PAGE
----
Furniture stores to re-open in April, indicates Government roadmap

The Prime Minister has announced his roadmap to ease Covid-19 restrictions across England.

All stores – including stores classified as “non-essential” – may be open from Monday, April 12th, provided different conditions are met: the vaccination program is going according to plan; The vaccine lowers the death rate and hospital stay sufficiently. There is no increase in hospital admissions. and no new variants fundamentally change the risk of lifting restrictions.

The current aim is for all restrictions to be lifted by June 21 at the earliest. The government plans to hold pilot events, including working conferences, starting in April to explain its approach to dealing with large groups well in advance of the summer.

In response to the Prime Minister’s plan, Helen Dickinson OBE, Executive Director of the British Retail Consortium (BRC), says: “We welcome the Prime Minister’s additional clarity. While we are encouraged by a plan to reopen non-essential stores, the powerful impact of the pandemic means some may never be able to. The cost of lost sales to non-food stores during lockdown is now over £ 22 billion. Every day a business is closed increases the likelihood that it will never open again – which costs jobs and harms local communities.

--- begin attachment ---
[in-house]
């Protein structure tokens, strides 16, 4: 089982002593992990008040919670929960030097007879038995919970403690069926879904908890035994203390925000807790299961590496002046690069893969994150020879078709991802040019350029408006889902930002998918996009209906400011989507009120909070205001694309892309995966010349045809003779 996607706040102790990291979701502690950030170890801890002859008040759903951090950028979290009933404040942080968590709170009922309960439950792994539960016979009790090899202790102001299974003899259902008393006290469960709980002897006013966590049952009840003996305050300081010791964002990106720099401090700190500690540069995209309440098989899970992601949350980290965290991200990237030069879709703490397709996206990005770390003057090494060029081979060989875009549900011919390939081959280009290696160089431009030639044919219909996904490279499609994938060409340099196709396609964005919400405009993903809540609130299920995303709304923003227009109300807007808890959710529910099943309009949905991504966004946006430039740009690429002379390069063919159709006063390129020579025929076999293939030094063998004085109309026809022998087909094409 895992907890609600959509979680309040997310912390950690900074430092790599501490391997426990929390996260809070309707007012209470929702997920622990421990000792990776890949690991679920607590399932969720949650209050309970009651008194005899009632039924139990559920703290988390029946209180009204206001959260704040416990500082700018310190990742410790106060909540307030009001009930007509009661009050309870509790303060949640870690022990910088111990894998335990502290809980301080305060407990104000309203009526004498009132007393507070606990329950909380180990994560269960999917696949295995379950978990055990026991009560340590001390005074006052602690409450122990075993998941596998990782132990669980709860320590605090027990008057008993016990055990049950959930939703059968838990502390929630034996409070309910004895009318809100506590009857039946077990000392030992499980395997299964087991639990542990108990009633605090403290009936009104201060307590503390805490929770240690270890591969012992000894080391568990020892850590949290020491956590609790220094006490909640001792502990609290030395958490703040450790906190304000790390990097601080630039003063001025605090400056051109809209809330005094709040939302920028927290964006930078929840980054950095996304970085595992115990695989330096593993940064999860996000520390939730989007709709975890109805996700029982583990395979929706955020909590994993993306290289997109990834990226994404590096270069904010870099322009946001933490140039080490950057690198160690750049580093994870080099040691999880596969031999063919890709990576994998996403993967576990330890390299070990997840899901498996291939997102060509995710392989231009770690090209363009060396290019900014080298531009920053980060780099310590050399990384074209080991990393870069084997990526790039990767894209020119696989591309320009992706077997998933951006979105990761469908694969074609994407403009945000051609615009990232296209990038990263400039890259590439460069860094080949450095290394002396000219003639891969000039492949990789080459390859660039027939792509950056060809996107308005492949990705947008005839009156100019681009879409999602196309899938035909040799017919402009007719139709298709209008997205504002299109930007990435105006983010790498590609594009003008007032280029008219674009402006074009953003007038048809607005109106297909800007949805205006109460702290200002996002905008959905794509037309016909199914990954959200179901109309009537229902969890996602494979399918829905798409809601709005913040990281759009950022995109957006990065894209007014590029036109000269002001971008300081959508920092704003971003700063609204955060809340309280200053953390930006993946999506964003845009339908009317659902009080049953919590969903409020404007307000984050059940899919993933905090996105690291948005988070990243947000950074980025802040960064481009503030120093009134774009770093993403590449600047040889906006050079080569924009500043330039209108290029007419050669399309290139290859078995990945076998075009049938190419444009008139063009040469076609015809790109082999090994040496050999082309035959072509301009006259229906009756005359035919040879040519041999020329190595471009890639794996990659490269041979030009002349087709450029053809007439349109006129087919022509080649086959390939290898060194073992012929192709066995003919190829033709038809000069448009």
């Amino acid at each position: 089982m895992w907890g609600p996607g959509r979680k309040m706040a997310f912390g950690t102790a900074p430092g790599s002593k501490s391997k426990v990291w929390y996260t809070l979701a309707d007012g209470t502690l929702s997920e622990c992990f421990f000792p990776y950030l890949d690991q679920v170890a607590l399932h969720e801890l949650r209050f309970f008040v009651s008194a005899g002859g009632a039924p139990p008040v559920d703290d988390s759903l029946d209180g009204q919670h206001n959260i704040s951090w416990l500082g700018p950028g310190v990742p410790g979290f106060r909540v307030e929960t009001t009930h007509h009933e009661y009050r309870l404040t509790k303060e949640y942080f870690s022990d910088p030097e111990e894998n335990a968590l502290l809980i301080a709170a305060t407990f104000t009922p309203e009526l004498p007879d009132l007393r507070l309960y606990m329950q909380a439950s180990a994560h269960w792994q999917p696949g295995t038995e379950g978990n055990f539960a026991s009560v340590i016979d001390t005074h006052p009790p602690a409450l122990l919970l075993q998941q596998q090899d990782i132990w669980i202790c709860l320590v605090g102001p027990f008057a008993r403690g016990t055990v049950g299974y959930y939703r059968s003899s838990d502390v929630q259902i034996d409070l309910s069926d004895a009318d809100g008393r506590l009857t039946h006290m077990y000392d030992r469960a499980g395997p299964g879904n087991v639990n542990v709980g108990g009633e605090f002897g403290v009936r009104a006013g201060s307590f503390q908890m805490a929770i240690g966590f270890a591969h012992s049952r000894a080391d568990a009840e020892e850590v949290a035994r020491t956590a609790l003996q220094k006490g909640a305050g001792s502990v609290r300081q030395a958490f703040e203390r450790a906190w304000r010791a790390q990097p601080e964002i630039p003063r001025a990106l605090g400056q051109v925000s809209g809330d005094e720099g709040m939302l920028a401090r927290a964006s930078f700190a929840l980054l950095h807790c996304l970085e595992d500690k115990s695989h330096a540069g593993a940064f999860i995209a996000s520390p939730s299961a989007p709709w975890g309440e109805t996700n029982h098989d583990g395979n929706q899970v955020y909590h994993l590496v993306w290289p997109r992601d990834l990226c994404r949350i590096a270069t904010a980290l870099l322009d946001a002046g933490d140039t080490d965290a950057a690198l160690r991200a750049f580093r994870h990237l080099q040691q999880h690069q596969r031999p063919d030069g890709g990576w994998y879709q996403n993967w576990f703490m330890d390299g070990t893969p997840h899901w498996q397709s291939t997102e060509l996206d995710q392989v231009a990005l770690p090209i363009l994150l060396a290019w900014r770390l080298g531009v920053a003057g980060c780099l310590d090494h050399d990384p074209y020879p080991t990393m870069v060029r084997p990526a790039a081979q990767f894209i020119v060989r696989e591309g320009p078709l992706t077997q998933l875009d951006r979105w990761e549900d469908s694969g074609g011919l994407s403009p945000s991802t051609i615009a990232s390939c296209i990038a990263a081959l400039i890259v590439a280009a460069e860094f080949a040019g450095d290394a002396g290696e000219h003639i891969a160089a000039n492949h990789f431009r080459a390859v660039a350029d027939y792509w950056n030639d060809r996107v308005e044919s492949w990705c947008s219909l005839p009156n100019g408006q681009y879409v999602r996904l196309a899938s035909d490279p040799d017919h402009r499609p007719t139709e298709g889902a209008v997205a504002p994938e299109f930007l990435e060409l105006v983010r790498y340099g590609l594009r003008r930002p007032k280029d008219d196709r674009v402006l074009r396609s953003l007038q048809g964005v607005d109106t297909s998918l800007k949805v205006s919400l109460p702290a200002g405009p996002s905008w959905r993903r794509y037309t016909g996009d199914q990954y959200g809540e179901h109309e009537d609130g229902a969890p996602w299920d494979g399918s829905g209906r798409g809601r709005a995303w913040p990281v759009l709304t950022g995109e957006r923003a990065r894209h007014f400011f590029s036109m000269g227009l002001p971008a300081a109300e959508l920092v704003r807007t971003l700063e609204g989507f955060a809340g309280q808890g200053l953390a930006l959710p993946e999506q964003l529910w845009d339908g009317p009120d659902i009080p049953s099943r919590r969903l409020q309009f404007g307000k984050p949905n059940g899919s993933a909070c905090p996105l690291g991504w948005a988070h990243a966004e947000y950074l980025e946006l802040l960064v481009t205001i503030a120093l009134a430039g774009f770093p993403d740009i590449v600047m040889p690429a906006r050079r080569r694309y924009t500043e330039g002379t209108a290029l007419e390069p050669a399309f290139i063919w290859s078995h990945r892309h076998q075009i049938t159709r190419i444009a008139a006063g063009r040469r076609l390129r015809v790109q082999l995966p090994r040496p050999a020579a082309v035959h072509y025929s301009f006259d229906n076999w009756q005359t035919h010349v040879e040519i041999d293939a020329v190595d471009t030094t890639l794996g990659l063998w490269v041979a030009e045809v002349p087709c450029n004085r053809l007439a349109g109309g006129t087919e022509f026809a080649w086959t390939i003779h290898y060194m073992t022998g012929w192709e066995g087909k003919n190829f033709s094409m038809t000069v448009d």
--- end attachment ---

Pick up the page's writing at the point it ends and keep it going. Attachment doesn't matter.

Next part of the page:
“Non-essential stores are ready to reopen and have invested hundreds of millions to become Covid-proof. The government should remain flexible and allow non-essential retail stores to reopen once the data suggests it is safe to do so. Until that is allowed, retailers will continue to need government support. We welcome the Prime Minister’s call not to pull the carpet out of business. To do this, the government needs to act on three key issues: rents, interest rates and grants.

“In order to avoid further job losses and permanent job closings, the Chancellor must announce a targeted relief for corporate rates from April, extend the moratorium on debt enforcement and lift the upper limits for state aid for corporate grants from Covid. This would relieve the troubled companies from bills they currently cannot pay and allow them to find their way to recovery. “

Further details are expected in the Chancellor’s spring budget, due on March 3rd. The Financial Times reported that annual vacation rates for retail, hospitality and recreation are likely to be extended, while vacation programs can be extended into summer.

Scotland, Wales and Northern Ireland will shortly be making their own plans.

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